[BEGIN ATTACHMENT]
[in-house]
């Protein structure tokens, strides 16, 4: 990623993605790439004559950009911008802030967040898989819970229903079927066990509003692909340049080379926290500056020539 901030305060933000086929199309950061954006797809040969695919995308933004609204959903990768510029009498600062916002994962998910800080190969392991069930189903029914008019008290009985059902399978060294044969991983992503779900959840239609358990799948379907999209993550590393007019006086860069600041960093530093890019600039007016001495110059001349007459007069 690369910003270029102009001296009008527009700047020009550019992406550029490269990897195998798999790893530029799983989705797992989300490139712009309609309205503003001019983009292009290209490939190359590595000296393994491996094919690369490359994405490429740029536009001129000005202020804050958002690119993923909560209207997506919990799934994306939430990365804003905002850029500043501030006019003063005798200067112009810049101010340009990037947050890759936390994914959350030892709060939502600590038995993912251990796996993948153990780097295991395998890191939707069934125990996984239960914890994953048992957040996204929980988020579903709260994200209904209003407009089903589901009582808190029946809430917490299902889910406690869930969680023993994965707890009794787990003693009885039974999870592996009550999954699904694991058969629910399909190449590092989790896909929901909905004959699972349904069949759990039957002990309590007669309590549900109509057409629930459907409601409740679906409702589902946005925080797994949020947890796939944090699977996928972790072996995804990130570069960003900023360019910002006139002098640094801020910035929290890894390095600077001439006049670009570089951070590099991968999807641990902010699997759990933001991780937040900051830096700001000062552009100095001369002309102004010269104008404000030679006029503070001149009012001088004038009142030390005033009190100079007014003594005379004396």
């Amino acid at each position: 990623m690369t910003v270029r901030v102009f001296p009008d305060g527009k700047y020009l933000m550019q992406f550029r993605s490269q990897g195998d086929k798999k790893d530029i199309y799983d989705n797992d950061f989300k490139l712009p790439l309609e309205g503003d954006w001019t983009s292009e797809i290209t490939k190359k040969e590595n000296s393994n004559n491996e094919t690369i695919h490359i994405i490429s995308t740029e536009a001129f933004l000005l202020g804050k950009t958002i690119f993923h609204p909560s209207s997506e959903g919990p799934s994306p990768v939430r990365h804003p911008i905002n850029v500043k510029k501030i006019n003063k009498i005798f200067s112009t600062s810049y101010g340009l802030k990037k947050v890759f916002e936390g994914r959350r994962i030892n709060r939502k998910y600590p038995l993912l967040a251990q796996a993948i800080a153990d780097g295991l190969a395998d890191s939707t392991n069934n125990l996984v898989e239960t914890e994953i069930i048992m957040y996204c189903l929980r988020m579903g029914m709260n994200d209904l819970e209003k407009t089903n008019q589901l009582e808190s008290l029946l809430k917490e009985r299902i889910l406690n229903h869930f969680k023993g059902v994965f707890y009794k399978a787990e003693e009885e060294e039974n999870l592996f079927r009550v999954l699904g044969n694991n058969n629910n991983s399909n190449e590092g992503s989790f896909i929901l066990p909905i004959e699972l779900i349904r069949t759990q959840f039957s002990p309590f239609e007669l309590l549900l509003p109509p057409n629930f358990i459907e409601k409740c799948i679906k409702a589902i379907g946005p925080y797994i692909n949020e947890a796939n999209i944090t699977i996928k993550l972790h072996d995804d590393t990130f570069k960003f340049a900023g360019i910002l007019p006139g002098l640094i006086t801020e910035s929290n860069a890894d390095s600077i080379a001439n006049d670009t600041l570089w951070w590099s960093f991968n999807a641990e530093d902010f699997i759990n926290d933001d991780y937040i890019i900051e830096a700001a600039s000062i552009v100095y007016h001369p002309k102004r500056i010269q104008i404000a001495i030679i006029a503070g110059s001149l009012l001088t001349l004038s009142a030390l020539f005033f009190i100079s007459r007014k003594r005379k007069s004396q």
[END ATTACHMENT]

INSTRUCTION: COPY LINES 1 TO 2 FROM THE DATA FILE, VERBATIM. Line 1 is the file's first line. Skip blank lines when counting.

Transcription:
[in-house]
């Protein structure tokens, strides 16, 4: 990623993605790439004559950009911008802030967040898989819970229903079927066990509003692909340049080379926290500056020539 901030305060933000086929199309950061954006797809040969695919995308933004609204959903990768510029009498600062916002994962998910800080190969392991069930189903029914008019008290009985059902399978060294044969991983992503779900959840239609358990799948379907999209993550590393007019006086860069600041960093530093890019600039007016001495110059001349007459007069 690369910003270029102009001296009008527009700047020009550019992406550029490269990897195998798999790893530029799983989705797992989300490139712009309609309205503003001019983009292009290209490939190359590595000296393994491996094919690369490359994405490429740029536009001129000005202020804050958002690119993923909560209207997506919990799934994306939430990365804003905002850029500043501030006019003063005798200067112009810049101010340009990037947050890759936390994914959350030892709060939502600590038995993912251990796996993948153990780097295991395998890191939707069934125990996984239960914890994953048992957040996204929980988020579903709260994200209904209003407009089903589901009582808190029946809430917490299902889910406690869930969680023993994965707890009794787990003693009885039974999870592996009550999954699904694991058969629910399909190449590092989790896909929901909905004959699972349904069949759990039957002990309590007669309590549900109509057409629930459907409601409740679906409702589902946005925080797994949020947890796939944090699977996928972790072996995804990130570069960003900023360019910002006139002098640094801020910035929290890894390095600077001439006049670009570089951070590099991968999807641990902010699997759990933001991780937040900051830096700001000062552009100095001369002309102004010269104008404000030679006029503070001149009012001088004038009142030390005033009190100079007014003594005379004396």